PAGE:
One time that I unwittingly fooled someone into thinking Saxon was a Thoroughbred.  It was an especially cold and windy fall day with lots of horse-eating things around the arena; Saxon had replaced his usual calm, nonchalant persona with a high-headed rather fiery version.  One of the guys helping with the show ( and wearing a Race Canada jacket) saw me with Saxon and said, "What is he?  He's GORGEOUS!"  I replied, "Oh, he's an ex-racehorse."  I didn't offer further explanation, as Saxon's freezebrand was in plain sight.  The guy then asked, "What's his breeding?"  I replied, "He's by Real Artist and out of an Australian-bred mare."  He nodded, so I assumed he knew a little something about Standardbred bloodlines.  I found out my assumption was incorrect when the guy handed me a statuette of a Thoroughbred racehorse with jockey as a prize for one of the classes.  "I thought it was fitting that he should get the Thoroughbred statue." he said.     
One of the more memorable incidents of breed slurring that stands out in my mind was a lady who was visiting my property.  (She happened to own an unrideable Thoroughbred for whatever that's worth.) 
Me - (bathing Saxon at washrack)
Her - "So my friend tells me one of your horses is a Standarbred."
Me - "Actually, both my horses are.  The little dark bay mare out there (pointing to pasture), and this guy right here."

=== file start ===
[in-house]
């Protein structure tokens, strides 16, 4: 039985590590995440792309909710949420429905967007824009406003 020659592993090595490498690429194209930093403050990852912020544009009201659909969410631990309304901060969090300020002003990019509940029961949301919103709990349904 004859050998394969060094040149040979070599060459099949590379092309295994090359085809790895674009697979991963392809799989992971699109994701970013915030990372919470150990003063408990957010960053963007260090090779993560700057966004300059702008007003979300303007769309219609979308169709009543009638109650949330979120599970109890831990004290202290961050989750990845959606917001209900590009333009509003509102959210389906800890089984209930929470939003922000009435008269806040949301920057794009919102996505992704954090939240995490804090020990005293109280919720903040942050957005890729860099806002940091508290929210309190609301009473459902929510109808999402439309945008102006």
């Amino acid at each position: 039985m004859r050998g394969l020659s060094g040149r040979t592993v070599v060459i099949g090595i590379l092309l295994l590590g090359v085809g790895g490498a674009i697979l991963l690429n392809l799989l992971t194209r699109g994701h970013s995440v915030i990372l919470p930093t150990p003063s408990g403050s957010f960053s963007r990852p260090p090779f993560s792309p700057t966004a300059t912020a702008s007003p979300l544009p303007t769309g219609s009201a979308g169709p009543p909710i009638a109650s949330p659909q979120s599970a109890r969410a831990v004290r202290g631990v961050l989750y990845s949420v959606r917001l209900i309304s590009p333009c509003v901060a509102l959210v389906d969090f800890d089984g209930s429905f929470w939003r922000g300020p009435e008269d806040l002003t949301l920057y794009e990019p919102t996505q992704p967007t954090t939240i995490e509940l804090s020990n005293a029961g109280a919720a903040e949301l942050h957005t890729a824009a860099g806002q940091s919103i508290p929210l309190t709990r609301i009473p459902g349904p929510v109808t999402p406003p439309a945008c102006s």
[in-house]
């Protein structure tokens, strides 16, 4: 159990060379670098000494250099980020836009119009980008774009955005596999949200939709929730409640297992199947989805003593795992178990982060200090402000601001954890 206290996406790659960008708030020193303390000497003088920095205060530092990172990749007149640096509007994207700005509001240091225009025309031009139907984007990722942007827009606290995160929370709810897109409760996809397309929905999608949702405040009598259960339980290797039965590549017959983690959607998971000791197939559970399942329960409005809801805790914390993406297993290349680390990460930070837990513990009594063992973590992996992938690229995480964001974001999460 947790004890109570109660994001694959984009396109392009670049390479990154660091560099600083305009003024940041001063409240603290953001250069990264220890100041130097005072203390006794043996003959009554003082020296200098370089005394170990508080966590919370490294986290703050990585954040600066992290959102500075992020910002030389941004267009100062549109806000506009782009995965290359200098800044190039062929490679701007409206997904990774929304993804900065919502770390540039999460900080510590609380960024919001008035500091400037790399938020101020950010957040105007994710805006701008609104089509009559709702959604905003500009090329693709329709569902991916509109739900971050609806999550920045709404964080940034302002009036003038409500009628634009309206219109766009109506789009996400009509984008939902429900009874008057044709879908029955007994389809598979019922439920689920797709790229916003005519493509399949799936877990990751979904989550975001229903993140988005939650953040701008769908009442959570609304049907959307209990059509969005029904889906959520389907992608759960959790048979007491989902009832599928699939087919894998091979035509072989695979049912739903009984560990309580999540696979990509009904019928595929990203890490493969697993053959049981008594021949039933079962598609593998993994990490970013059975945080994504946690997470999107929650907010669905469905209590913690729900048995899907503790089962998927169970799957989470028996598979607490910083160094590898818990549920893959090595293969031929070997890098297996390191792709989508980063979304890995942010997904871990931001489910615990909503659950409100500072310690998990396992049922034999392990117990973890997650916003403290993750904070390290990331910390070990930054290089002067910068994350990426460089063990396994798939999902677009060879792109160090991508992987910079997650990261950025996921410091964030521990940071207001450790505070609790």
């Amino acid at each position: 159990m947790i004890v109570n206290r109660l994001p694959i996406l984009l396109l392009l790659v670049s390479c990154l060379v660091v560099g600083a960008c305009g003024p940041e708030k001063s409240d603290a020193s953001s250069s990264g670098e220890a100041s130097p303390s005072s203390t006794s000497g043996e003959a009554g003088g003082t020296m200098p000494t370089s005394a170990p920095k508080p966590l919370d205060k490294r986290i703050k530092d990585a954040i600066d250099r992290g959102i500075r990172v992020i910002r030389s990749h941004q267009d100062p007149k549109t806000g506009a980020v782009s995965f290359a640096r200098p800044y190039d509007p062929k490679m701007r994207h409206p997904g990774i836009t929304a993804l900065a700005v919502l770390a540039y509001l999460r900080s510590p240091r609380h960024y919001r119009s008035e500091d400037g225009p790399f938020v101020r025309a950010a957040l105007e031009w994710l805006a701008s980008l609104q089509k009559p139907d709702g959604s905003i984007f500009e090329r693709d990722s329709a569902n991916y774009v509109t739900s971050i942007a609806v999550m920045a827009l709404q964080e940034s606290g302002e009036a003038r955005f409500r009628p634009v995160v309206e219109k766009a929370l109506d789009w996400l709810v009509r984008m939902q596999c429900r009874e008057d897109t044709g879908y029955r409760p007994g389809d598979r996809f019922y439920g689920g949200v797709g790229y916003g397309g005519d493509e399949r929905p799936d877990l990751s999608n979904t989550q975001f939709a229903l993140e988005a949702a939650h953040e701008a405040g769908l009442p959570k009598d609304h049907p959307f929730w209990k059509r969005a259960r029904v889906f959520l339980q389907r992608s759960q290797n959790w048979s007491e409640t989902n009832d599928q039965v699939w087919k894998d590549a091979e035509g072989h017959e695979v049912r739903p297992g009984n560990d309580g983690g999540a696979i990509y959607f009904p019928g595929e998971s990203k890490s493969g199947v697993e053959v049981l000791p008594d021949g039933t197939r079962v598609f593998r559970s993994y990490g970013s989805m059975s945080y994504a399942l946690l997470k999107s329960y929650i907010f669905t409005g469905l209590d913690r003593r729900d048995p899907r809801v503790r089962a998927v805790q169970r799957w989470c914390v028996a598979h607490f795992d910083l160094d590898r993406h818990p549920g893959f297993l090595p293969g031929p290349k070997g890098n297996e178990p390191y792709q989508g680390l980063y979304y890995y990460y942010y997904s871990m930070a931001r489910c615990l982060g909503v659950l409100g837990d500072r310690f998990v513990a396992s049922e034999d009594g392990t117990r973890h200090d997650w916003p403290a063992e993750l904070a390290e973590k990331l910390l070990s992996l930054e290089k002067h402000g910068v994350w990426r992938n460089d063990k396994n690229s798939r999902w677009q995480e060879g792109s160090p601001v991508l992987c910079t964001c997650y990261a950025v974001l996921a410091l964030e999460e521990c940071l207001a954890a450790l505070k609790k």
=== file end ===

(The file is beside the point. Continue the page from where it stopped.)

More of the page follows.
Her - (takes a surprised step back and reevaluates Saxon).  Oh, right...  I see it now.  They call them 'jugheads' don't they?"
Me "Hmmmpf."

Another one was at a horse show with some folks who were talking to me by my trailer where Saxon was tied.  They'd seen Legs show back in her heyday and had just watched Saxon compete successfully in several hunt seat and western classes.
Them - "So what breed is your new horse?"
Me - "He's a Standardbred, too, just like my old horse."
Them - (takes a surprised step back and reevaluates Saxon).  "Oh...  Now I see the head."
Me - (my unvoiced thoughts - "Really?  Because I'm pretty sure you thought he was a fancy Warmblood or Appendix, and you sure didn't 'see the head' when you didn't know he was STB.")   

At another show, as I was entering the show ring, an onlooker said, "If that's not a Thoroughbred, I'll eat my hat."  I replied, "I hope you're hungry, because he's not!"  As I was trotting in, I heard her query to her companion, "Quarter horse?"  She figured it out by the end of the class; it was a driving class, after all, and I'd done a lazy job on his freezebrand since I knew the judge knew about his Standardbred heritage.  The onlooker was wholly positive about his versatility, though, and if she had any negative perceptions about his breed she did not voice them.    

I've had some really interesting reactions from horse show judges, as well.  I compete almost exclusively at open shows, and I generally try to cover up his freeze brand for the show ring.  Mind you, I have no problem telling people that he's a Standardbred, but I would rather he be judged and placed beforehand, on his own merits, before any breed pre-conceptions are introduced.  Sometimes, judges do ask, though, especially in halter classes where they're trying to decide what breed standard to judge him against.  Generally, they are pretty quick and smooth to cover up their surprise, though it does amuse me a little sometimes.  Here are some of their reactions when I answer the question, "What breed is he?"